Greg Cohoon (drmellow) wrote,
Greg Cohoon
drmellow

Weekly Wrap-Up: Stormy Weather

Once again, this week's FridayFive is full of questions that I won't answer in public, mostly because they are poorly designed questions, but also because my answers will be boring for both you and me. So instead, I turn to the Weekly Wrap-Up for my questions, which are about storms. Now these are questions I can enjoy answering.

1. Do you like stormy weather? Why or why not? Absolutely. Whenever I see a storm, I am reminded of the majesty and awesomeness of God. You can't witness a storm and not be amazed of the power behind it. I especially enjoy thunderstorms. The lightening displays are so much fun to watch.

2. What do you do when a storm breaks in the middle of the night? Usually, sleep through it. If I do wake up and don't immediately fall back asleep, I'll go t a window and watch it.

3. When you were a child, where did you think the thunder and lightning came from? I remember my parents getting the encyclopedia out and looking up the article on lightening. That article explained the science behind the electronic "stuff" happening. It's also when I learned that light travels faster than sound, which is why the thunder always comes after the lightening, unless the lightening is very, very close. Before learning that science, I don't remember what I thought about where thunder and lightening came from.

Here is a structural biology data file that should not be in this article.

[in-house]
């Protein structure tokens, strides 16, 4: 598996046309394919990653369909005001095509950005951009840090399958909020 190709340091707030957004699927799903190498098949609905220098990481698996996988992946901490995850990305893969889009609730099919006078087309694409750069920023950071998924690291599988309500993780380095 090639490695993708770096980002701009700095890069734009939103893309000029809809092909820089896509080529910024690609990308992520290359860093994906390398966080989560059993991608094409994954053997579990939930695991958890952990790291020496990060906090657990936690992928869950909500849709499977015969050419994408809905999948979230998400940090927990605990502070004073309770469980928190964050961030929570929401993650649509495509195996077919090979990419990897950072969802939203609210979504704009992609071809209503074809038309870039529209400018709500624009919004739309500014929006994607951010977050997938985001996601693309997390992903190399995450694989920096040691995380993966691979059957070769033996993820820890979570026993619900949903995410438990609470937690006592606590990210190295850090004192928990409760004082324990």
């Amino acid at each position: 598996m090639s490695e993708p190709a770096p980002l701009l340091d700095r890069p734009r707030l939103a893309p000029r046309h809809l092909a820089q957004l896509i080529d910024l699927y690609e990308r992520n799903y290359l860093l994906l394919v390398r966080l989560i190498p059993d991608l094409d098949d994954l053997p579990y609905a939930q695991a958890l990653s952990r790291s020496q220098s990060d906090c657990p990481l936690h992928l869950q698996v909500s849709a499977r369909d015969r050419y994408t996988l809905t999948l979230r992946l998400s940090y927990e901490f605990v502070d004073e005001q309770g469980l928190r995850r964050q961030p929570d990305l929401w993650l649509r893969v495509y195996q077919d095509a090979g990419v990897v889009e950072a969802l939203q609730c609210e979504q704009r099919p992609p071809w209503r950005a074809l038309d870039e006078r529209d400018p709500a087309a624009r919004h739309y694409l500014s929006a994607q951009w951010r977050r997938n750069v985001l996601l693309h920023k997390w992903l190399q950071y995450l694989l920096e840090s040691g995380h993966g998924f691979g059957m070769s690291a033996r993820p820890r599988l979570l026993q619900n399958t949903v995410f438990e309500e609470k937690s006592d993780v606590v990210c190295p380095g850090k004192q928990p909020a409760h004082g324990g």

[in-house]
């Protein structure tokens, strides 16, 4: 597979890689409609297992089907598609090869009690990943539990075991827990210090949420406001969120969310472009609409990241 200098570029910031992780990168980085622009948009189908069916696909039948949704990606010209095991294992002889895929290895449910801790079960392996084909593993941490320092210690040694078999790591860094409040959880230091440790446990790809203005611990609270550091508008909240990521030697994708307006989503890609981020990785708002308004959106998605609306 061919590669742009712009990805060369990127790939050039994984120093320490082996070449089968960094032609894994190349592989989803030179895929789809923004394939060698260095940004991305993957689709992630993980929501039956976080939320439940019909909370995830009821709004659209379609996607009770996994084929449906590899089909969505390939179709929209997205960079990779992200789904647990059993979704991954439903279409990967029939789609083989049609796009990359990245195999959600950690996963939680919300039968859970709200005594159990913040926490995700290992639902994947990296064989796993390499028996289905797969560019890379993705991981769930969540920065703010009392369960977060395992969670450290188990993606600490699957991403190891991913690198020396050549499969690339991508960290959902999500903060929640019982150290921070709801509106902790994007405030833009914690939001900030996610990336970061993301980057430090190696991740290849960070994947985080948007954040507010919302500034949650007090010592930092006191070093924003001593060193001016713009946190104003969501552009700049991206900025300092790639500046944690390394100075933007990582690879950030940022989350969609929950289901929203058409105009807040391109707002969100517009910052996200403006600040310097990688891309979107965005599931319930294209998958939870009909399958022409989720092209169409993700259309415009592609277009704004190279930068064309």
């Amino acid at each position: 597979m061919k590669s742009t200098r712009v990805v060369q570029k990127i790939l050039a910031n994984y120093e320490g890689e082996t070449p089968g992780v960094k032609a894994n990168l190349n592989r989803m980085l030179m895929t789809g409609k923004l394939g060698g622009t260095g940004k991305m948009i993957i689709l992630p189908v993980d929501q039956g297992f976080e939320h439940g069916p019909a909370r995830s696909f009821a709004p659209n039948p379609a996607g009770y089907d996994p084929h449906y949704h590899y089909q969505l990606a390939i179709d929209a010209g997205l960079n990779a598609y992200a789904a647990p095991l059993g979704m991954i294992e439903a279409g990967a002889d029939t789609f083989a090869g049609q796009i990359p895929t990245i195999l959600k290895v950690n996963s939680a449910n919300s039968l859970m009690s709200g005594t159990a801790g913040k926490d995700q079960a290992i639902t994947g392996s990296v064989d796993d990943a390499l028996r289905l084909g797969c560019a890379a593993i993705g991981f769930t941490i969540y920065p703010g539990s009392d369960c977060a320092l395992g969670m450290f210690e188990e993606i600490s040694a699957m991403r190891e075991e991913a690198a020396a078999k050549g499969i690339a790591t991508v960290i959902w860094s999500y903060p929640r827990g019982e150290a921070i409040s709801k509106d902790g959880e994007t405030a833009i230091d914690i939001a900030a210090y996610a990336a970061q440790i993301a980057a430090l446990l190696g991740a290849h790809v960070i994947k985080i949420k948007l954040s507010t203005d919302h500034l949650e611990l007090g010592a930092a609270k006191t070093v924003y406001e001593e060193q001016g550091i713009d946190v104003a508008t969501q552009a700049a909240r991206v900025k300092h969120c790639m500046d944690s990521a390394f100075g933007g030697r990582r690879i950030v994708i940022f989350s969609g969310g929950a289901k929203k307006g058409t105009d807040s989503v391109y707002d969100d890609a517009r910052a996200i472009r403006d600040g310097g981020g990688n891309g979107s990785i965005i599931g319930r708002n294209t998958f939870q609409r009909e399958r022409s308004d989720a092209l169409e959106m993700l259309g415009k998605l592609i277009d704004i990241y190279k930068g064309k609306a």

4. Describe your favorite and/or worst stormy memory. Favorite or worst? Or is it the same? I don't know, but my most memorable storm-related memory ("stormy memory" brings up other images altogether....) was a hurricane I weathered as a kid. We were living in New Orleans and I was in kindergarten. I really didn't understand anything about hurricanes at the time, but I remember that I went to school that day and we couldn't get home -- during the day, the storm came in and made it difficult for the busses to run, much less run on time. We all gathered in the cafeteria/multi-purpose room and sat in groups according to what class we were in. They even served us some supper, which I thought was really cool. Eventually, the bus was able to come to take me home, but the water was deep enough to come up to the bus driver's knees, so he lifted me over the water and placed me on the bus. I thought the whole thing was a lot of fun. Of course, I was too young to know how dangerous hurricanes are.

I am suspect of most of my memories, especially those of my early childhood, since I don't have a very good memory. So the facts might not line up with what I remember them to be. Oh well, that's why they're called memories, not facts.
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